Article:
05/24/2013 09:19 pm ET Updated Jul 24, 2013

London Terror

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Last night there were two separate attacks on mosques in England. An incendiary device was brought into a mosque in Braintree Essex and in Gillingham Kent a window was broken and a bookcase with copies of the Koran sustained damage. This comes in the wake of protests by the far-right English Defense League. Protests, which, at times grew violent. Law enforcement tried to contain the protesters and there were multiple clashes. All of which is in response to a gruesome horrifying murder and act of terror on Wednesday, when a British soldier was run down by a car and then attacked with a meat cleaver.

Lee Rigby, a father of a two-year-old, had been working in London as an Army recruiter. He was near his barracks when he was attacked. The mourning for Rigby is still fresh, as is the shock over the alleged suspects. Two British men who were shot by police and are now under armed guard at a hospital: NBC News understands that the two men are believed to be Michael Adebolajo and Michael Adebowale. One of the suspects is believed to have converted to radical Islam 10 years ago. And one of the suspects created a truly surreal scene in which he approached an eyewitness and evidently confessed and declared his motivations.

Yesterday President Obama, in a wide ranging speech about counter-terrorism, said that "not every collection of thugs that labels themselves al Qaeda will pose a credible threat to the United States."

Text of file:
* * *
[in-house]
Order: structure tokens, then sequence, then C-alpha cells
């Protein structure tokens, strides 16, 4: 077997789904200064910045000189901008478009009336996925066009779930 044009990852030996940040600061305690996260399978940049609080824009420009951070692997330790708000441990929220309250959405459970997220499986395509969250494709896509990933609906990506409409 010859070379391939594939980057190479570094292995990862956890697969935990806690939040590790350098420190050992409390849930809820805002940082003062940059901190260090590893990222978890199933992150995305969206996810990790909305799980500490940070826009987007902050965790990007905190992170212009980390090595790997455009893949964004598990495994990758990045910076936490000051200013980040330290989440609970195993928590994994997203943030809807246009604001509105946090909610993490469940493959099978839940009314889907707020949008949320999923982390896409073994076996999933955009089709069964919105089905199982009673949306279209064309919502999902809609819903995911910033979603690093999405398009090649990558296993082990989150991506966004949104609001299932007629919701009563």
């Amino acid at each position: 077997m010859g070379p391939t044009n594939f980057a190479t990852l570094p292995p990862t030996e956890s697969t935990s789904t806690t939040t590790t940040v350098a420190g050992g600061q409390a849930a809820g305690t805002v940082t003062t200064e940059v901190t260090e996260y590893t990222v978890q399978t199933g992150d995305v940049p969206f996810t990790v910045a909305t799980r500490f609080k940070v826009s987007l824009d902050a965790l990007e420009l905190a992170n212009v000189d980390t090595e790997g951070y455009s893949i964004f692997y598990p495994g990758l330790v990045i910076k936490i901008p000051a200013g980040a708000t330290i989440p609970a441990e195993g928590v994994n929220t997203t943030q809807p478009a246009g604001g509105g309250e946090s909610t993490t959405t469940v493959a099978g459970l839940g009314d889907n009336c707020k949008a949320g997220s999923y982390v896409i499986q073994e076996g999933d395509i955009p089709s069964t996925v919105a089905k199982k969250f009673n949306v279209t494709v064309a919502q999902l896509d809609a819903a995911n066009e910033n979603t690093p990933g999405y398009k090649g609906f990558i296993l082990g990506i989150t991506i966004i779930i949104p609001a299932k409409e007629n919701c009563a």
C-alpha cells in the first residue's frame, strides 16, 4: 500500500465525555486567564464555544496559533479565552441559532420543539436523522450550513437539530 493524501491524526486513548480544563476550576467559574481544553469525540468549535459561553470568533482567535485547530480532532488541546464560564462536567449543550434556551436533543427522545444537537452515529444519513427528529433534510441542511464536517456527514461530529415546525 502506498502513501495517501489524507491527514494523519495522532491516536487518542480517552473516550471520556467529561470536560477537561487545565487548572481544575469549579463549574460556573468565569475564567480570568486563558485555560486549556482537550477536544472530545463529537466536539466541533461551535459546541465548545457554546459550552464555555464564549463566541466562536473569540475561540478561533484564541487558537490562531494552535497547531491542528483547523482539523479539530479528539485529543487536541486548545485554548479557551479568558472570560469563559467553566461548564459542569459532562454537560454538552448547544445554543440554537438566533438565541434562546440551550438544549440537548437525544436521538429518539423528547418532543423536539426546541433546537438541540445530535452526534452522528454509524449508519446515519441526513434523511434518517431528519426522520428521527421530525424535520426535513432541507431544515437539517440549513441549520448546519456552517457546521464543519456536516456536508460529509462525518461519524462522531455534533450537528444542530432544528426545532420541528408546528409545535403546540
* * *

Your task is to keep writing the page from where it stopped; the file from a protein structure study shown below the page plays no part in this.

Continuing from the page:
That applies here.

Above all else, the perpetrators were two murderers, criminals, but what they did was indeed an act of terrorism and was meticulously planned to incite the kind of reaction it is now garnering from some quarters. Terrorism as a category has gotten massively stretched until it's almost lost its meaning in this day and age, but there's a real reason why it's a specific category.

Terror does something particularly horrible to a populace. It is designed to incite a reaction, one in which people are put in their worst places as citizens. It's a place where they are acting out of fear. Psychologists have found that: "When people feel safe and secure, they become more liberal; when they feel threatened, they become more conservative."

We know from our recent experience that 9/11 emboldened the right wing. What we're seeing in England right now in the wake of this vicious attack is that hard-right elements of British politics are gaining strength. The English Defense League didn't just stage those protests. It is making active use of social media. it has gotten thousands of additional "Likes" on Facebook alone.

The English Defense League's website proclaims, "We Are At War," and its leader is getting a platform. What terror seeks to do is to polarize the world, so that everyone has to join different camps of extremists, and those extremists feed off each other in a symbiotic relationship. Terror seeks to provoke violence, provoke rage, provoke fear, provoke overreaction, provoke tribalism and knee-jerk reactions.

And what it seeks to snuff out is empathy and reason and fidelity to principles of liberty, and calmness. But what made this crazy story so remarkable was a woman, Ingrid Loyau-Kennet, who confronted one of the alleged attackers. She was staring this man in the face and engaged him in a conversation before police arrived. She didn't cower and she didn't run and she didn't even succumb to rage. She just looked terror in the eyes and essentially said, calmly, you will lose. That is how we should respond to terrorism.